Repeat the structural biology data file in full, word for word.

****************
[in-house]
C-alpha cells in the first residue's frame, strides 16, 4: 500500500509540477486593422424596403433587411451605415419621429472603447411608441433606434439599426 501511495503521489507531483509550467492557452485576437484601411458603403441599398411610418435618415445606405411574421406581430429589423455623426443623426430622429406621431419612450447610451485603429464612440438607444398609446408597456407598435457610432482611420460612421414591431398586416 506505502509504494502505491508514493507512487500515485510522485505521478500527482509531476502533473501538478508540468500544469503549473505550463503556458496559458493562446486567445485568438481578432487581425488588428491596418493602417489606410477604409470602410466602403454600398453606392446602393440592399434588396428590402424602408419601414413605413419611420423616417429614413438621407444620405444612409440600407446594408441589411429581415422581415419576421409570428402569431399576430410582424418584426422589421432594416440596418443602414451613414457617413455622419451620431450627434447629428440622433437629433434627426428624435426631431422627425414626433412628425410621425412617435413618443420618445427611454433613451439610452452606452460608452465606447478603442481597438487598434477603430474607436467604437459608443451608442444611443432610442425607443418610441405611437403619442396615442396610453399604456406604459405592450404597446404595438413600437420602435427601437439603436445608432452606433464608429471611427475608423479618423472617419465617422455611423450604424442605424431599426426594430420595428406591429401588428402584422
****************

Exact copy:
[in-house]
C-alpha cells in the first residue's frame, strides 16, 4: 500500500509540477486593422424596403433587411451605415419621429472603447411608441433606434439599426 501511495503521489507531483509550467492557452485576437484601411458603403441599398411610418435618415445606405411574421406581430429589423455623426443623426430622429406621431419612450447610451485603429464612440438607444398609446408597456407598435457610432482611420460612421414591431398586416 506505502509504494502505491508514493507512487500515485510522485505521478500527482509531476502533473501538478508540468500544469503549473505550463503556458496559458493562446486567445485568438481578432487581425488588428491596418493602417489606410477604409470602410466602403454600398453606392446602393440592399434588396428590402424602408419601414413605413419611420423616417429614413438621407444620405444612409440600407446594408441589411429581415422581415419576421409570428402569431399576430410582424418584426422589421432594416440596418443602414451613414457617413455622419451620431450627434447629428440622433437629433434627426428624435426631431422627425414626433412628425410621425412617435413618443420618445427611454433613451439610452452606452460608452465606447478603442481597438487598434477603430474607436467604437459608443451608442444611443432610442425607443418610441405611437403619442396615442396610453399604456406604459405592450404597446404595438413600437420602435427601437439603436445608432452606433464608429471611427475608423479618423472617419465617422455611423450604424442605424431599426426594430420595428406591429401588428402584422